Sex and Consent Week at good old Monash Uni

Down in Melbourne at the Monash University Student Association (MSA), Women’s Department, they are anticipating an influx of 17-18 year old recent high school graduates entering university for the first time along with the return of those part ways through their studies.

The women’s officers think it’s “awesome” that:


[A] lot of you are going to be having hot, filthy monkey sex.

So planning is underway for the “Sex and Consent Week” to be run in week 3 of first semester 2013.

A document has been drafted for publication in the student newspaper (Lot’s Wife), titled “The Women’s Officers’ Guide to Picking Up,” ostensibly a guide for newbies about how to “explore their sexualities,” “navigate casual sex,” “approach people they find attractive” and “getting the results there looking for.”

“Hopefully it will help you not only get more sex, but BETTER sex!”

This treatise on “the Great Quest for Booty” is dominated by horrendous prose, with the occasional use of “gendered” language making the recommendations appear especially applicable to females wishing to pick up males for sex.

“For Example: if one guy rejects you, don’t take it as “all guys are going to reject me (foreverrrrrrrrrrrrr)”

Their advice is divided into three sections,

1. Start with you,

2. Be context savvy and

3. Use your words.

The “Start with you” section contains such gems as remember “you’re trying to have sex with actual human beings” so some common decency and respect are required lest you come off looking “desperate, creepy or like a massive dirt bag.”

Moving on it is explained that (presumably unlike female entitlement generally) you are “not entitled to sex” as “other people don’t exist solely for your sexual gratification”, and you must “be prepared to be rejected” on occasions, but don’t take it personally and generalize it to yourself as being undesirable.  A skilled psychotherapist would no doubt have a field day exploring daddy issues with the authors – hello Dr. Betty!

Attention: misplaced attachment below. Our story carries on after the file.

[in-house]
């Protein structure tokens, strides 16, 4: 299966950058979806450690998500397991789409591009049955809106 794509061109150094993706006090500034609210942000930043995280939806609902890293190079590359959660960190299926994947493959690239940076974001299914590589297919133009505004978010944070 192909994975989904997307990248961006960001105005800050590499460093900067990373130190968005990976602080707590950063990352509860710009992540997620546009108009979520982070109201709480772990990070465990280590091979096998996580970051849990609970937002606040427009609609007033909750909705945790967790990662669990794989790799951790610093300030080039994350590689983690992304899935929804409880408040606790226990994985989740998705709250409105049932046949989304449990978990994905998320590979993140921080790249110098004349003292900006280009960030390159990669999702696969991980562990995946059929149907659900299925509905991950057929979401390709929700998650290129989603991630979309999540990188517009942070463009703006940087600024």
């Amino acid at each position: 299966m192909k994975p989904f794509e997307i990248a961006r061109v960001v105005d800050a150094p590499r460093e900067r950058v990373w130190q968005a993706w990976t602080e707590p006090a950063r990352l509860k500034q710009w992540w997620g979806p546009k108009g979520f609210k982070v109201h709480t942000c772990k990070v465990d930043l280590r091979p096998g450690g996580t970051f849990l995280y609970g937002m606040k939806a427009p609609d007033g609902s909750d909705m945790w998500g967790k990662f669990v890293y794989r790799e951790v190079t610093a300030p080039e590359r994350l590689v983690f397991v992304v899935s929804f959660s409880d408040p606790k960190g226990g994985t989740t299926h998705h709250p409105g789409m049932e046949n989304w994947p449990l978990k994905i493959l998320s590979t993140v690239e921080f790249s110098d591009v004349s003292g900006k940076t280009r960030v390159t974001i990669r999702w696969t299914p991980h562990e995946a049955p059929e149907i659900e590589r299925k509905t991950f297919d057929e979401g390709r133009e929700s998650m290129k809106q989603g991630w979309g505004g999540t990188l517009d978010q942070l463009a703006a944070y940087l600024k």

Nothing at all is mentioned about how one’s dress and appearance impacts on the search for booty, strange given feminism’s support for the slutwalk rallies.

The entire article is based on the scenario of “going out to get laid” (as distinct from going out to get wasted) and looking for and hooking up with “attractive people” which to me reads a lot like sexual objectification of potential partners, without any significant focus on making an emotional or spiritual connection, let alone a considered decision about accepting the risk’s of indulging in casual sex.

The “Be Context Savvy” section recommends approaching “attractive” people in places where they “will feel safe being approached by you.” Trains late at night (and presumably elevators) are out; pubs, clubs and parties surrounded by lots of witnesses are in.

But be careful they warn a “DRUNK” person cannot legally give consent. Good advice till it’s qualified by:


If your proposed sexy-times friend is slurring, stumbling, doesn’t seem to be thinking clearly or is otherwise showing any signs of being pretty drunk, do not have sex with them.

If not “pretty drunk” it’s apparently OK to go right ahead and hit on them.

They continue:


It’s always better to err on the side of caution than to take advantage of a vulnerable person and commit sexual assault. There are plenty of other people out there who are willing to sleep with you – even more so if you get a reputation for being a decent person rather than a predatory ass-hat.

It is thus acknowledged that females are capable of sexual assault even if they don’t use the more accurate term rape.

Evidently a reputation for freely engaging in casual sex is seen as a desirable trait by the current generation of gender ideologues, especially if you are “decent” in how you go about it. I suspect these girl’s and PUA’s would get on wondrously together as the prime motive of both is simply getting laid for it own sake.

Whilst reading non-verbal cues is described as a very important step in the decision to approach the object of your sexual desire, it apparently plays no role once the contact has been made then you need to “close the deal” and “use your words.” If you want to kiss, ask if you can kiss, then,


If you want to escalate the sexiness further, keep using your words. You should always get verbal consent before engaging in a sexual act with a partner.